BY Barbara Beard

The Department of Education, Employment and Workplace Relations (DEEWR) has recently released a publication titled “Industry Employment Growth since November 2007”. This report examines industry employment changes since November 2007 through to November 2012. The paper is written with a focus on change and shows mining as the sector with the second highest growth over the five year period – a total of 130,900 workers or a 94.3% increase in the mining workforce. This is true but to put it in context, the mining sector now employs 269,700 workers which comprised just 2.3% of the total 2012 workforce of 11,535,200 workers.

In addition, the sector with the largest growth was Health Care and Social Assistance with an increase of 270,500 workers. This increase was double that of the increase in mining and was actually higher than the entire mining workforce in 2012. The increase in Health Care and Social Assistance workers brings the numbers of workers in the sector to 1,136,900 which accounted for 11.9% of all workers in 2012.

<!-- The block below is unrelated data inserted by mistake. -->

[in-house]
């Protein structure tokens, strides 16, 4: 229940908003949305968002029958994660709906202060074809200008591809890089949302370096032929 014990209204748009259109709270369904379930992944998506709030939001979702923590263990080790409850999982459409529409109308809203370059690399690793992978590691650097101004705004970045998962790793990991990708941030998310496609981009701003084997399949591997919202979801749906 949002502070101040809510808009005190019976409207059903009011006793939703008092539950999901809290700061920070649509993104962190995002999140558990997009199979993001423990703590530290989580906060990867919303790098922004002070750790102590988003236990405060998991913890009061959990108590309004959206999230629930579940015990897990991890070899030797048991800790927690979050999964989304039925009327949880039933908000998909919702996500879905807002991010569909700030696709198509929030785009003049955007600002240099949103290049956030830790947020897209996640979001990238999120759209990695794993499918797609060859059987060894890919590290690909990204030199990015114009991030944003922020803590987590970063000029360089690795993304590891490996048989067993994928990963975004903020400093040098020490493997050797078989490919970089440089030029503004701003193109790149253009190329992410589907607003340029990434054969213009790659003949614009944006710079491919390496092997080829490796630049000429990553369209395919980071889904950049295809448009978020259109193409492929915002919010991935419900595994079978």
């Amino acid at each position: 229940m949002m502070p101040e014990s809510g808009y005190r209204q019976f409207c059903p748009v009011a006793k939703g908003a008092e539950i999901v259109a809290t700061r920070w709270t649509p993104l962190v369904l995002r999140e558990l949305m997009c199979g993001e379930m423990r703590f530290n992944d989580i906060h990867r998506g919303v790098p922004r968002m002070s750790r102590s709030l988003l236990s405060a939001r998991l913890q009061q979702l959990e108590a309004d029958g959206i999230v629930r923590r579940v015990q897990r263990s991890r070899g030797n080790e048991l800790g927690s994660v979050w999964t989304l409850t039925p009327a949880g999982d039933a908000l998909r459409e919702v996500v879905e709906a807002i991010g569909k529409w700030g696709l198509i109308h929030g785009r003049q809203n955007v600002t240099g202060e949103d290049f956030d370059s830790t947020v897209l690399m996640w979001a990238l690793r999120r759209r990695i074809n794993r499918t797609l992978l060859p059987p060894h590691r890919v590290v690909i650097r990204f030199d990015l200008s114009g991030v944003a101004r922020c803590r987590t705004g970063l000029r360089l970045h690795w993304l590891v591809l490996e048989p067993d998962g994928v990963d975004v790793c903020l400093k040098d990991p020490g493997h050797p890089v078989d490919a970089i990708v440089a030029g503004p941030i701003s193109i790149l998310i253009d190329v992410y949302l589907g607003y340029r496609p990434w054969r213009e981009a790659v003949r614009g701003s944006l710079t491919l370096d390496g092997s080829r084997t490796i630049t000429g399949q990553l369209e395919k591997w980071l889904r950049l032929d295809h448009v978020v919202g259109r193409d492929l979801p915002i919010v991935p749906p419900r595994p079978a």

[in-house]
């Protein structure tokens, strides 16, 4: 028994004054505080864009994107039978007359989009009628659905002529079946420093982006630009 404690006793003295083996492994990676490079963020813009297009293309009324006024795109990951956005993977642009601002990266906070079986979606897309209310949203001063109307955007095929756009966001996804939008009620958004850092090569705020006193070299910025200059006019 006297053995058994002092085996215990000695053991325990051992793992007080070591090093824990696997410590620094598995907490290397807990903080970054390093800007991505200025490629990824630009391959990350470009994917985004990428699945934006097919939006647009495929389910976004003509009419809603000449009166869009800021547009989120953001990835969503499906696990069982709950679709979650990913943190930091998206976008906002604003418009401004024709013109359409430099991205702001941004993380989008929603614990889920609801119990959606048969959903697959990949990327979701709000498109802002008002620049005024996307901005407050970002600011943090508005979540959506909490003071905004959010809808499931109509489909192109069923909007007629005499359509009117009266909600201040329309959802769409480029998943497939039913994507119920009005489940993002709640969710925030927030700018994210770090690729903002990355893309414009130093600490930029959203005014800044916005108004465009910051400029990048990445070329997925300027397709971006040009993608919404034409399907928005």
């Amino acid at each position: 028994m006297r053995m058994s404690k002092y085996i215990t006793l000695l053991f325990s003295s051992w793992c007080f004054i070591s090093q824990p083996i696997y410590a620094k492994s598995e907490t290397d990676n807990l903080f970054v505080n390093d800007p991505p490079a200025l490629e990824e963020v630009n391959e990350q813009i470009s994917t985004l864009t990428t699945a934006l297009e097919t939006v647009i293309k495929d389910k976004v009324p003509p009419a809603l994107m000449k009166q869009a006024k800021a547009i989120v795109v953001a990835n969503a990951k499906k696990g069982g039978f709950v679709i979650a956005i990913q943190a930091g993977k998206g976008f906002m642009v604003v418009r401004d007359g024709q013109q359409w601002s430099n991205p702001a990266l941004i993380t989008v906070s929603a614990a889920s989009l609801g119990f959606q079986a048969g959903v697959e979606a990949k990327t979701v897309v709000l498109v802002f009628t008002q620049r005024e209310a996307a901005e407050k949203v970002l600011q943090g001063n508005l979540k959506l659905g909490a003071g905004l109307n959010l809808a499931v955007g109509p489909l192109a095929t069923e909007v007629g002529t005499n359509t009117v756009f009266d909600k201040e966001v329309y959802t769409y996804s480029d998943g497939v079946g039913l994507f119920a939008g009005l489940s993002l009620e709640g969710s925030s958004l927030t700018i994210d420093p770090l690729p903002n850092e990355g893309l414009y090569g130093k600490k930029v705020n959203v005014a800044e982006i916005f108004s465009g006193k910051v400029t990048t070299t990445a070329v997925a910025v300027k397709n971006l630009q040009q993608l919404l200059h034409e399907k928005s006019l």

The Professional, Scientific and Technical Services sector increased by 128,900 workers in the same five year period and employed 913,800 workers or 7.9% of the workforce in 2012. This sector had the third highest increase after Health Care and Social Assistance and Mining.

There are many more interesting facts in this paper and it is well worth a read but when doing so bear in mind that change is one thing but it needs to be put in context. Mining gets a lot of coverage in all areas of the media and it becomes quite easy to believe the sector is larger than it actually is but in the larger scheme of things it is still only a small workforce employer. The Australia Institute has a link to an article written by Richard Dennis about the reality of employment in mining. To access the article for downloading click here:

For a copy of the original paper DEEWR paper “Industry Employment Growth since November 2007”click on the link below to open a word document (which may open slowly) .

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